Healthcare in the Philippines has some drawbacks. Some retirees in the Philippines end up coming back to Hawaii or the U.S. where medical assistance, while more expensive, are more readily available. Medical benefits like Medicare or Medicaid are not carried over to the Philippines. The cost of care there, in many cases, is not uniformed. Health care homes or hospitals charge expats in dollars rather than pesos thinking retirees from abroad can afford it.
“Retiring in the Philippines is an option. Halftime in a year, not full-time. Traveling back to the Philippines at least three times a year for my import business gave me the chance to weigh things (between Hawaii and the Philippines). Like anything, there are pros and cons.
“My husband and I don’t think we can be away (in the Philippines) from our kids and grandkids for a year or so. We enjoy babysitting when we can,” said Constantino.
Colmenares, Jr. also said that retirement in the Philippines is only a part-time option. “Most probably, we will be spending our retirement shuttling between Hawaii and the Philippines.”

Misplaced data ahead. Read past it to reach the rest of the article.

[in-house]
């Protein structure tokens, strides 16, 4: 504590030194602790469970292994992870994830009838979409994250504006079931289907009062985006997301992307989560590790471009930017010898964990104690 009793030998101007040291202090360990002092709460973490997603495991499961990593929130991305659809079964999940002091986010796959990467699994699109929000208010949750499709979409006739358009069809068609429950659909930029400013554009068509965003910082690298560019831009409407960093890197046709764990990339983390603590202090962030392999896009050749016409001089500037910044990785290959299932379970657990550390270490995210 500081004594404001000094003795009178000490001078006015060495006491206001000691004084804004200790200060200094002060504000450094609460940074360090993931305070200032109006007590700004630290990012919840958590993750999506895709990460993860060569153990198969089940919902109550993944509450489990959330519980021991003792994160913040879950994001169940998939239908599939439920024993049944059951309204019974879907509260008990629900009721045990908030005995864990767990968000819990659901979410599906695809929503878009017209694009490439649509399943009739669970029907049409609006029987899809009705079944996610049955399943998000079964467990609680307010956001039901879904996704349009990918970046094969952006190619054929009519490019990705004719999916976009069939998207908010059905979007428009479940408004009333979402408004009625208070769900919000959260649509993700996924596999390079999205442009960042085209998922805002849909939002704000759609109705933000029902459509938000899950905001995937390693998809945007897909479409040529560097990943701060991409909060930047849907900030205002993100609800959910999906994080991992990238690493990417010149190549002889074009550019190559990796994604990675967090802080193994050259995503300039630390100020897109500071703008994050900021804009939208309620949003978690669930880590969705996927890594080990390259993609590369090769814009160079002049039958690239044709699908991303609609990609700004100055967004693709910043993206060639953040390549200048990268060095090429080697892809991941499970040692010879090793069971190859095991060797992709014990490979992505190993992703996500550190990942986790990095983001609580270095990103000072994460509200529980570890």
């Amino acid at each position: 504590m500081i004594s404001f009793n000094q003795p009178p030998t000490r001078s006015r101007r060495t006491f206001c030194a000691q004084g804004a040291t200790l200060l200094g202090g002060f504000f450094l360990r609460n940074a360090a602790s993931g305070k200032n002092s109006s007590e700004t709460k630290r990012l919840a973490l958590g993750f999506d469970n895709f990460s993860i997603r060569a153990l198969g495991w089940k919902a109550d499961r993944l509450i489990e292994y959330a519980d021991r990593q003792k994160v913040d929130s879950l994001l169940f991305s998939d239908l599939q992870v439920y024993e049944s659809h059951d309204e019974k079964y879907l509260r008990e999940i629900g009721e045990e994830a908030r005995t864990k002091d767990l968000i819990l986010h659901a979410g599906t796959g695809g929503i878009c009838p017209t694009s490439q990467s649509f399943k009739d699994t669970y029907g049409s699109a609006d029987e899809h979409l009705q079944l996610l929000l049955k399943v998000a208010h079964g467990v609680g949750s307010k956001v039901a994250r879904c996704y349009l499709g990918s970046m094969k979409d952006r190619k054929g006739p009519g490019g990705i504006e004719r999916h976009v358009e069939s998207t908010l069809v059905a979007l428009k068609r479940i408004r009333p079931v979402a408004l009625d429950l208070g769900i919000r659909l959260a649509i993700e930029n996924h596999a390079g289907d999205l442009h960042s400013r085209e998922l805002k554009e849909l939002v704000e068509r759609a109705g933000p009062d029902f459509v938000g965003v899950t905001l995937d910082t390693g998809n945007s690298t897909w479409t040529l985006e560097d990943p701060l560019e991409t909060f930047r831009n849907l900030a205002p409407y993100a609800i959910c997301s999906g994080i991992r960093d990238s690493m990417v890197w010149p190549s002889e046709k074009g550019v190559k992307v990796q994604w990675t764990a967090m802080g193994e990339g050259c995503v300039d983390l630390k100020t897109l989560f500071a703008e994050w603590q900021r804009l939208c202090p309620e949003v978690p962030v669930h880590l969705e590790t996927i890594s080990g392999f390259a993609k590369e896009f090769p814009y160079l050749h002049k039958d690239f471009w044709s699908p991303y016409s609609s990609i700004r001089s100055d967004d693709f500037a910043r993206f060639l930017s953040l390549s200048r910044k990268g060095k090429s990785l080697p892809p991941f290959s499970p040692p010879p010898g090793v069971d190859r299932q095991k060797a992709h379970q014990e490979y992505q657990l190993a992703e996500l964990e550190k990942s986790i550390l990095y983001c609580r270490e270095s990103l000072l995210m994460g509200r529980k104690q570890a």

Mull talks highly of the Philippines as a great retirement destination. She says, “Retiring in the Philippines is an option for us. It is a very nice place. The cost of living is affordable. The medical and dental are affordable. Everything we need is there – lots of things to do and the people are great.”
Save and Plan
Wherever you decide to retire, planning and saving should start years before actually retiring. Seeing a retirement investment planner can help steer you in the right direction. Adjusting to a lifestyle similar to how you anticipate to live in retirement could also give you a better idea as to how much would be needed.
Dr. Belinda Aquino is a Professor Emeritus at the School of Pacific and Asian Studies, University of Hawaii at Manoa where she served as Professor of Political Science and Asian Studies and Founding Director of the Center for Philippine Studies. She is also a free-lance journalist and is currently Contributing Editor to the Hawaii Filipino Chronicle.